Animal consciousness



Eugene Linden, author of The Parrot's Lament suggests there are many examples of animal behavior and intelligence that surpass what people would suppose to be the boundary of animal consciousness. Linden contends that in many of these documented examples, a variety of animal species exhibits behavior that can only be attributed to emotion, and to a level of consciousness that we would normally ascribe only to our own species.

Philosopher Daniel Dennett counters that: "Consciousness requires a certain kind of informational organization that does not seem to be 'hard-wired' in humans, but is instilled by human culture. Moreover, consciousness is not a black-or-white, all-or-nothing type of phenomenon, as is often assumed. The differences between humans and other species are so great that speculations about animal consciousness seem ungrounded. Many authors simply assume that an animal like a bat has a point of view, but there seems to be little interest in exploring the details involved."

Pain

A related argument revolves around non-human organisms' ability to feel pain. If animals can be shown to suffer in a way similar or identical to humans, many of the arguments against human suffering could then, presumably, be extended to animals.

There is a debate as to where the line should be drawn. Justin Lieber, a philosophy professor at Oxford Universitymarker writes that:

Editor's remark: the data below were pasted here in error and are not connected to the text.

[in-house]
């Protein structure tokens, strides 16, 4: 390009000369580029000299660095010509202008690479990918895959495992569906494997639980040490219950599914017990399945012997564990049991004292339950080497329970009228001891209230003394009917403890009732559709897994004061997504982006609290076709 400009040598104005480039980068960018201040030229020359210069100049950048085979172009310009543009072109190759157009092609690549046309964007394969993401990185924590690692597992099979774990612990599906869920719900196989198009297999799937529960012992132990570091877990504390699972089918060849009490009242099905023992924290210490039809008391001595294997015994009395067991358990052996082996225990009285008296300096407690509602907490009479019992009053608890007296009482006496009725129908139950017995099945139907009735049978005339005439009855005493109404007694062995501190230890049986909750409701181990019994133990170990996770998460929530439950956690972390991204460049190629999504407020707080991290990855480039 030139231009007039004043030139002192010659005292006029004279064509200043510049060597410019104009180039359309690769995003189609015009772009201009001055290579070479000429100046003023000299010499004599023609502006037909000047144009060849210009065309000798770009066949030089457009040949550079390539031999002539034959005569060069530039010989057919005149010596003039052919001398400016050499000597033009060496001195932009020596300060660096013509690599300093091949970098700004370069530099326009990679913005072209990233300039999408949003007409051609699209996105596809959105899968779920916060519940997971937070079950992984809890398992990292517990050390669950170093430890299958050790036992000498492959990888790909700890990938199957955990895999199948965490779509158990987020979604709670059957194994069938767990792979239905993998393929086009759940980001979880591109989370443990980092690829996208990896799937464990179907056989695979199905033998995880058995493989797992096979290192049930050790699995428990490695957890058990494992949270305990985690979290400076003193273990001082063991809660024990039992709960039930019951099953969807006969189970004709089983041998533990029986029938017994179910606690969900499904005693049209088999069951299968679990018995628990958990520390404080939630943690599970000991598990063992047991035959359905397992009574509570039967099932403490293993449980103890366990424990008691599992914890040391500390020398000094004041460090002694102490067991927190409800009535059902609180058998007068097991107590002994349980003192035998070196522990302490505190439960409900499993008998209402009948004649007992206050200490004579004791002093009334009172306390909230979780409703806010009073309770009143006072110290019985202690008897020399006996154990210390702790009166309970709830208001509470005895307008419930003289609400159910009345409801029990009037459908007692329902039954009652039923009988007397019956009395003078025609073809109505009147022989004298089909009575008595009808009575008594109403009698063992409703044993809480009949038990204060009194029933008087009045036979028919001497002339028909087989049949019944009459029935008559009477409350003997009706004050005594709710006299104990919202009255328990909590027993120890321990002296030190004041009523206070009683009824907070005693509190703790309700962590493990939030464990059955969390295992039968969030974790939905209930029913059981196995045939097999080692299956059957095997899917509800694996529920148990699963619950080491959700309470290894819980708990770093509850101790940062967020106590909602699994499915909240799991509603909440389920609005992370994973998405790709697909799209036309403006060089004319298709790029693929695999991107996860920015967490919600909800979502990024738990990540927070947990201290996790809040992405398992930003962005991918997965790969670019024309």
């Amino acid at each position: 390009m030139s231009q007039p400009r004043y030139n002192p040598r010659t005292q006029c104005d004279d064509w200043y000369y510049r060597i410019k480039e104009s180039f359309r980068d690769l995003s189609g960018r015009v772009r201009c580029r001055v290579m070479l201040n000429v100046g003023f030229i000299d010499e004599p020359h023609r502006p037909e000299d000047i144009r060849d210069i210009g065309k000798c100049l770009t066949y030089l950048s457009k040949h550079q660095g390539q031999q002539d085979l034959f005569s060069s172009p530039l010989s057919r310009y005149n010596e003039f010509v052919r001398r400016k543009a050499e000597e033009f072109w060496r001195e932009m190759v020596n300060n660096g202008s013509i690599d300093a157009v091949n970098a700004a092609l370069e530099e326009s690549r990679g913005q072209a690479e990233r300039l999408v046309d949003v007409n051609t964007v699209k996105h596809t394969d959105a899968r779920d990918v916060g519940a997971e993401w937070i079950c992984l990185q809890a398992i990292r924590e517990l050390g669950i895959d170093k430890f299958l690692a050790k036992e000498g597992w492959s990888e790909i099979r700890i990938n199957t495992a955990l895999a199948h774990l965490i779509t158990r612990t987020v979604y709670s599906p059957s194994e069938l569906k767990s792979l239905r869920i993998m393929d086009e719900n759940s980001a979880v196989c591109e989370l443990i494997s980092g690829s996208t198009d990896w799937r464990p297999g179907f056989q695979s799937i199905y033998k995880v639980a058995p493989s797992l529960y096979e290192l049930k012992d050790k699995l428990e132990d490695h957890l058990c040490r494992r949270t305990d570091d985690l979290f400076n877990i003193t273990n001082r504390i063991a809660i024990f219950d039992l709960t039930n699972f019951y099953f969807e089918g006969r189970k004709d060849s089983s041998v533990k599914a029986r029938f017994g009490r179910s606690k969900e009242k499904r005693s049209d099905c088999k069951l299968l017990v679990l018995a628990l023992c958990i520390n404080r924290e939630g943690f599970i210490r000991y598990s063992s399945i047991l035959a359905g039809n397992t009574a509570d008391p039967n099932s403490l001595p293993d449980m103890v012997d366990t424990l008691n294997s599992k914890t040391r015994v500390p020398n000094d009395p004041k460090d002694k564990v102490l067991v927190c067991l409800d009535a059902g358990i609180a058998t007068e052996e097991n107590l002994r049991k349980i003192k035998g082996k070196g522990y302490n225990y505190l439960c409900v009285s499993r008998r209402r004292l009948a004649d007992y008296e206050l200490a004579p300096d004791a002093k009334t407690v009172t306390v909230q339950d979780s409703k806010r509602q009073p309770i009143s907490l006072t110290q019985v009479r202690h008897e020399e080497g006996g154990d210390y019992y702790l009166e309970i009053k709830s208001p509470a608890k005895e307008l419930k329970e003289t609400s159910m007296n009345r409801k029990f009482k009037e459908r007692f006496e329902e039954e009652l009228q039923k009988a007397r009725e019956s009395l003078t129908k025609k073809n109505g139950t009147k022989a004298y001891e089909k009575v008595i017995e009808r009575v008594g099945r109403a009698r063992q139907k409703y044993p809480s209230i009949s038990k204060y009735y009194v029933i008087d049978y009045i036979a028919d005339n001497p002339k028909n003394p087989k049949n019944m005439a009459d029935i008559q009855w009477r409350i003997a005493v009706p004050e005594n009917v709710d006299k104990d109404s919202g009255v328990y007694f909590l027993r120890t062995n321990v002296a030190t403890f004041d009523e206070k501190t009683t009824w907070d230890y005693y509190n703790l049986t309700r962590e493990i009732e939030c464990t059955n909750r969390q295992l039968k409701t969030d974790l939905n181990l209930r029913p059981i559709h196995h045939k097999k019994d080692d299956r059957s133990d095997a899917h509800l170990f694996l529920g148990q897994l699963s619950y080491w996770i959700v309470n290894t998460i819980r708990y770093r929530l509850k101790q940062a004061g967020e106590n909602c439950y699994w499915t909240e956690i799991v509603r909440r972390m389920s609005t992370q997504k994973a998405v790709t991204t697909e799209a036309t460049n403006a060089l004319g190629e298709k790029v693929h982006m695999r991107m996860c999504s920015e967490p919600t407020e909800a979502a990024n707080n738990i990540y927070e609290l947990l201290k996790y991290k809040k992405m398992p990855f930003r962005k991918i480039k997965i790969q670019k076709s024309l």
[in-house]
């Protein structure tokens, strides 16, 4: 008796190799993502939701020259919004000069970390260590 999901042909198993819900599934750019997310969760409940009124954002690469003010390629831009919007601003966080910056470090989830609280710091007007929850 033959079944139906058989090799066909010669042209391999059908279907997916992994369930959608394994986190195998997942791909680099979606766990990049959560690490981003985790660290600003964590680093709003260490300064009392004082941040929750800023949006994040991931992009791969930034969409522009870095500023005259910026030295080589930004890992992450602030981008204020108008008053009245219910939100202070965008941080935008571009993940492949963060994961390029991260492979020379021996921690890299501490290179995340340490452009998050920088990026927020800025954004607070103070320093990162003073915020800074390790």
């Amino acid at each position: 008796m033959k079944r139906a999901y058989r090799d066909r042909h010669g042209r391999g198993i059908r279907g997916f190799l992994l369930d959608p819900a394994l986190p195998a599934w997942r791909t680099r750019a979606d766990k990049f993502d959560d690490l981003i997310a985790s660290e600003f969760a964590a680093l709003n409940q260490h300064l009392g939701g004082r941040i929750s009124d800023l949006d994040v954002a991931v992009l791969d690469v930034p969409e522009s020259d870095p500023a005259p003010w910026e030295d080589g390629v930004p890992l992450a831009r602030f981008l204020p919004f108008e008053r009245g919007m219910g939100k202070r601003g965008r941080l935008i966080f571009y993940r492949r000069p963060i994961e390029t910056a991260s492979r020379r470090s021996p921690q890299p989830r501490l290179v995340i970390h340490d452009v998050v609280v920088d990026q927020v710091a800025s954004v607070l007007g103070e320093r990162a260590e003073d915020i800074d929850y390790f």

"Montaigne is ecumenical in this respect, claiming consciousness for spiders and ants, and even writing of our duties to trees and plants. Singer and Clarke agree in denying consciousness to sponges. Singer locates the distinction somewhere between the shrimp and the oyster. He, with rather considerable convenience for one who is thundering hard accusations at others, slides by the case of insects and spiders and bacteria, they pace Montaigne, apparently and rather conveniently do not feel pain. The intrepid Midgleymarker, on the other hand, seems willing to speculate about the subjective experience of tapeworms ...Nagel ... appears to draw the line at flounders and wasps, though more recently he speaks of the inner life of cockroaches".

As noted by John Webster, a professor of animal husbandry at Bristol: "People have assumed that intelligence is linked to the ability to suffer and that because animals have smaller brains they suffer less than humans. That is a pathetic piece of logic, sentient animals have the capacity to experience pleasure and are motivated to seek it, you only have to watch how cows and lambs both seek and enjoy pleasure when they lie with their heads raised to the sun on a perfect English summer's day. Just like humans."

Others have argued that pain can be demonstrated by averse reactions to negative stimuli that are non-purposeful or even maladaptive. One such reaction is Transmarginal inhibition, a phenomenon observed in humans and some animals akin to mental breakdown.

Environmental issues

Main articles: Environmental vegetarianism and Anthropocentrism

Some people choose to follow a vegetarian or vegan lifestyle for environmental reasons.

The use of large industrial monoculture that is common in industrialized agriculture, typically for feed crops such as corn and soy is more damaging to ecosystems than more sustainable farming practices such as organic farming, permaculture, arable, pastoral, and rain-fed agriculture. Other concerns include the wasting of natural resources, such as food, water, etc.